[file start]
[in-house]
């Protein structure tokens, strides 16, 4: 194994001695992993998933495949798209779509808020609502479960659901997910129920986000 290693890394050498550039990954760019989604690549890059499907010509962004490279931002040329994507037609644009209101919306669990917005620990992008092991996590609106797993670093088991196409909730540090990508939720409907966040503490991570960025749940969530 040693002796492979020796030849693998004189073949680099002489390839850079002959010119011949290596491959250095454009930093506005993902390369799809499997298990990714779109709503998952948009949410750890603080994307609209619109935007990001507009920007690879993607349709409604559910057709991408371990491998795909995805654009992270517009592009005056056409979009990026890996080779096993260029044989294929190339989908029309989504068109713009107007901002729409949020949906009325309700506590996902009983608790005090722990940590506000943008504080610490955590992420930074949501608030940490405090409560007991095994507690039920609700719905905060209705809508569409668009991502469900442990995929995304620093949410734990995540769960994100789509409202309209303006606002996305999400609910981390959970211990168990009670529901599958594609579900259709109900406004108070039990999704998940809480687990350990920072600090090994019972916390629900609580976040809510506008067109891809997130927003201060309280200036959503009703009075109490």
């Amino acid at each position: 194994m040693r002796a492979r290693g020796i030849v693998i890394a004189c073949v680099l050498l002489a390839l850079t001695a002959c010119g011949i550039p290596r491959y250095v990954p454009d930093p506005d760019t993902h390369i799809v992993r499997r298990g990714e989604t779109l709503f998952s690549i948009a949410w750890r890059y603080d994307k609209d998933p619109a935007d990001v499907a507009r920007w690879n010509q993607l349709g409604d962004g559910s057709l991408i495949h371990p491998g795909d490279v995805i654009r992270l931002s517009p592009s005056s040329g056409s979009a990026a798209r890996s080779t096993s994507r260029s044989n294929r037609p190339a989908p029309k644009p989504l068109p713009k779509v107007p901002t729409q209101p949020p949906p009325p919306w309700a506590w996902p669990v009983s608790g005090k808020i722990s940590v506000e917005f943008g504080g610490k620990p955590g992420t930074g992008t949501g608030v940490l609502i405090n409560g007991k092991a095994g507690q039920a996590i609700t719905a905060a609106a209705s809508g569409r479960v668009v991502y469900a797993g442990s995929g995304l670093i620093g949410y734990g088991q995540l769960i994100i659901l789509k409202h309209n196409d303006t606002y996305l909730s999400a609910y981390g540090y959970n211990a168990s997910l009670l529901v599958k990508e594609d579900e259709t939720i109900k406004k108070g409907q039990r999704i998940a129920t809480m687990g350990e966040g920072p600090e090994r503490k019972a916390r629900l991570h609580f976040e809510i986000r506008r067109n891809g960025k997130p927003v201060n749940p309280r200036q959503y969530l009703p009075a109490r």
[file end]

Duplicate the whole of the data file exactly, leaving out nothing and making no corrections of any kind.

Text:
[in-house]
């Protein structure tokens, strides 16, 4: 194994001695992993998933495949798209779509808020609502479960659901997910129920986000 290693890394050498550039990954760019989604690549890059499907010509962004490279931002040329994507037609644009209101919306669990917005620990992008092991996590609106797993670093088991196409909730540090990508939720409907966040503490991570960025749940969530 040693002796492979020796030849693998004189073949680099002489390839850079002959010119011949290596491959250095454009930093506005993902390369799809499997298990990714779109709503998952948009949410750890603080994307609209619109935007990001507009920007690879993607349709409604559910057709991408371990491998795909995805654009992270517009592009005056056409979009990026890996080779096993260029044989294929190339989908029309989504068109713009107007901002729409949020949906009325309700506590996902009983608790005090722990940590506000943008504080610490955590992420930074949501608030940490405090409560007991095994507690039920609700719905905060209705809508569409668009991502469900442990995929995304620093949410734990995540769960994100789509409202309209303006606002996305999400609910981390959970211990168990009670529901599958594609579900259709109900406004108070039990999704998940809480687990350990920072600090090994019972916390629900609580976040809510506008067109891809997130927003201060309280200036959503009703009075109490």
């Amino acid at each position: 194994m040693r002796a492979r290693g020796i030849v693998i890394a004189c073949v680099l050498l002489a390839l850079t001695a002959c010119g011949i550039p290596r491959y250095v990954p454009d930093p506005d760019t993902h390369i799809v992993r499997r298990g990714e989604t779109l709503f998952s690549i948009a949410w750890r890059y603080d994307k609209d998933p619109a935007d990001v499907a507009r920007w690879n010509q993607l349709g409604d962004g559910s057709l991408i495949h371990p491998g795909d490279v995805i654009r992270l931002s517009p592009s005056s040329g056409s979009a990026a798209r890996s080779t096993s994507r260029s044989n294929r037609p190339a989908p029309k644009p989504l068109p713009k779509v107007p901002t729409q209101p949020p949906p009325p919306w309700a506590w996902p669990v009983s608790g005090k808020i722990s940590v506000e917005f943008g504080g610490k620990p955590g992420t930074g992008t949501g608030v940490l609502i405090n409560g007991k092991a095994g507690q039920a996590i609700t719905a905060a609106a209705s809508g569409r479960v668009v991502y469900a797993g442990s995929g995304l670093i620093g949410y734990g088991q995540l769960i994100i659901l789509k409202h309209n196409d303006t606002y996305l909730s999400a609910y981390g540090y959970n211990a168990s997910l009670l529901v599958k990508e594609d579900e259709t939720i109900k406004k108070g409907q039990r999704i998940a129920t809480m687990g350990e966040g920072p600090e090994r503490k019972a916390r629900l991570h609580f976040e809510i986000r506008r067109n891809g960025k997130p927003v201060n749940p309280r200036q959503y969530l009703p009075a109490r």